New America Foundation

Hyperlinking Prompts

  • By Natalie Jomini Stroud, Ashley Muddiman, and Joshua M. Scacco
November 20, 2013

Hyperlinks are standard fare on news websites. They can help site visitors find more information and learn more about important issues facing their communities. And from a business perspective, hyperlinks can increase time on site.

Online Polls and Quizzes

  • By Natalie Jomini Stroud, Associate Professor in the Department of Communication Studies and the Assistant Director of Research at the Annette Strauss Institute for Civic Life at the University of Texas at Austin; Joshua Scacco, Research Assistant at the Annette Strauss Institute for Civic Life; and Ashley Muddiman, Assistant Professor in the Communication & Journalism Department, University of Wyoming
November 20, 2013

Many news websites feature online polls. These polls typically ask site visitors about their opinions, such as whether they favor or oppose a new policy or who they think is likely to win an upcoming election. Online quizzes, where people are asked factual questions and then are told whether their responses are correct or incorrect, are less common. Both online polls and quizzes can be entertaining for site visitors, and can increase site visits and time spent on a page.

Which Corrections Work? Research Results and Practice Recommendations for Journalists

  • By Brendan Nyhan, Assistant Professor in the Department of Government, Dartmouth College and Jason Reifler, Senior Lecturer in the Department of Politics, University of Exeter
October 21, 2013

Social science research has found that misinformation about politics and other controversial issues is often very difficult to correct. However, all corrections are not necessarily equal -- some approaches to presenting corrective information may be more persuasive than others. In this report, we summarize new research in the field and present recommendations for journalists, educators, and civil society groups who hope to counter the influence of false or misleading claims.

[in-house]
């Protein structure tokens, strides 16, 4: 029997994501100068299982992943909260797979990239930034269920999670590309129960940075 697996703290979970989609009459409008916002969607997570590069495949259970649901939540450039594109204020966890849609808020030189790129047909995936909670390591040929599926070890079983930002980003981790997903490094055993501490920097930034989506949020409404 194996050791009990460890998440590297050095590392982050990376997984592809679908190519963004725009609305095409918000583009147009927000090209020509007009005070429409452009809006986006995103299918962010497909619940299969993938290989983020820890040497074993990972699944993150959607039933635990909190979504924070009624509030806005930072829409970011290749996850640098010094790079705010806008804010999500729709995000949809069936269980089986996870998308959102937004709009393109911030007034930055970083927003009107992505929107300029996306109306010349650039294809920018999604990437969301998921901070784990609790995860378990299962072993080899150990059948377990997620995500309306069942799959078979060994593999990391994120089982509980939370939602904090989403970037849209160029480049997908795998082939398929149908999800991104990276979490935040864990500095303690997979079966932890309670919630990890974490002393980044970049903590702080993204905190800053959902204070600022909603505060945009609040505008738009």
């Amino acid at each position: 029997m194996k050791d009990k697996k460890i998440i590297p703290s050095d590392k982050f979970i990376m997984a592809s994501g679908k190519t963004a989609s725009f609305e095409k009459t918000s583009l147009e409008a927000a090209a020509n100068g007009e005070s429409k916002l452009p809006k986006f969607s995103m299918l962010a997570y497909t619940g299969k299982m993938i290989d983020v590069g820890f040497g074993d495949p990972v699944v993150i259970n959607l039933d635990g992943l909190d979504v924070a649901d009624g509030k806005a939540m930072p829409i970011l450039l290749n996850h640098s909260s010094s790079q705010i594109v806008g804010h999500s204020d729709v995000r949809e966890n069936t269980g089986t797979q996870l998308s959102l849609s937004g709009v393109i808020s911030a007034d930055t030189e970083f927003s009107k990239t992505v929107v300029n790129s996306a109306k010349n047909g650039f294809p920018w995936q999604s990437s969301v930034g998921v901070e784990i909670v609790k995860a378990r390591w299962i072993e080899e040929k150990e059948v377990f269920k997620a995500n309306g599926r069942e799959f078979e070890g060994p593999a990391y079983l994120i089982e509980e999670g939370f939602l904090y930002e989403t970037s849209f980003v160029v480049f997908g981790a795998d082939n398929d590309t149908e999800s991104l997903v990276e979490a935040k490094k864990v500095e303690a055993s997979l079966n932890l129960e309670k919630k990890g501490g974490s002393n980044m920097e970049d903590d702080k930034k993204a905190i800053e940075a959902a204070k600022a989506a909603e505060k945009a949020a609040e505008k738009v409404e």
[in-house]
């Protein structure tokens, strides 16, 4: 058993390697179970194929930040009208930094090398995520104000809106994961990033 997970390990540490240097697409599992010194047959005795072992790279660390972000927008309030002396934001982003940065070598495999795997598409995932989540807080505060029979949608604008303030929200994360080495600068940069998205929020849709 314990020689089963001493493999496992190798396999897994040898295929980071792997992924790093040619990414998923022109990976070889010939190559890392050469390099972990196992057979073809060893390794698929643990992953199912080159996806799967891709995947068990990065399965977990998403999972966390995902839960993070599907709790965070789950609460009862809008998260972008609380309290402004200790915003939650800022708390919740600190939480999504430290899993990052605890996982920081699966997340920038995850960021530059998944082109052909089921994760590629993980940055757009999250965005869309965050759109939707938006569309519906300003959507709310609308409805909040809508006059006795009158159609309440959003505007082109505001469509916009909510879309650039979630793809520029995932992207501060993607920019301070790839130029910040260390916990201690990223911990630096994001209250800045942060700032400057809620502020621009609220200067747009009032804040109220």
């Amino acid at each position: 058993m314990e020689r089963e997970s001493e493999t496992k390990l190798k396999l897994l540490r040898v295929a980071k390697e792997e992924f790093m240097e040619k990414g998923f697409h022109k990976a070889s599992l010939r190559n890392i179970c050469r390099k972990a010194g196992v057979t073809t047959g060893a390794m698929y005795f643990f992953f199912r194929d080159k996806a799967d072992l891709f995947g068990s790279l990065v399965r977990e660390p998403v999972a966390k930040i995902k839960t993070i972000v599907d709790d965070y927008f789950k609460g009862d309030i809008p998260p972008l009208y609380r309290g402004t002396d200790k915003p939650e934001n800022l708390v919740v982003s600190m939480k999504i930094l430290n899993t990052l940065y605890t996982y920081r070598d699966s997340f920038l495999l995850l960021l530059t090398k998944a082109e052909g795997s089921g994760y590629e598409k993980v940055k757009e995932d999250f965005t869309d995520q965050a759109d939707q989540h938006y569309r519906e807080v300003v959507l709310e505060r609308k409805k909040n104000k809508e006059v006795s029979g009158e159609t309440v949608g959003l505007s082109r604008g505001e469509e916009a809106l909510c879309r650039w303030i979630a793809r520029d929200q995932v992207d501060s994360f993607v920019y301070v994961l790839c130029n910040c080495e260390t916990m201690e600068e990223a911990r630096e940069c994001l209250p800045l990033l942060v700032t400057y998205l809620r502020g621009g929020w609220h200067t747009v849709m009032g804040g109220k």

The Effects of Fact-Checking Threat: Results From a Field Experiment in the States

  • By Brendan Nyhan, Assistant Professor in the Department of Government, Dartmouth College and Jason Reifler, Senior Lecturer, Department of Politics at the University of Exeter
October 8, 2013

In the United States, politicians are coming under increasing scrutiny from organizations like PolitiFact, Factcheck.org, and the Washington Post Fact Checker. Too often, traditional news organizations report what public officials say without evaluating the accuracy of their statements or attempting to arbitrate between competing factual claims. As a result, political figures are frequently allowed to make misleading comments in the press without challenge.

Social Media Buttons in Comment Sections

  • By Natalie Jomini Stroud, Associate Professor in the Department of Communication Studies and the Assistant Director of Research at the Annette Strauss Institute for Civic Life at the University of Texas at Austin; and Ashley Muddiman and Joshua Scacco, Research Assistants at the Annette Strauss Institute for Civic Life at the University of Texas at Austin
November 20, 2013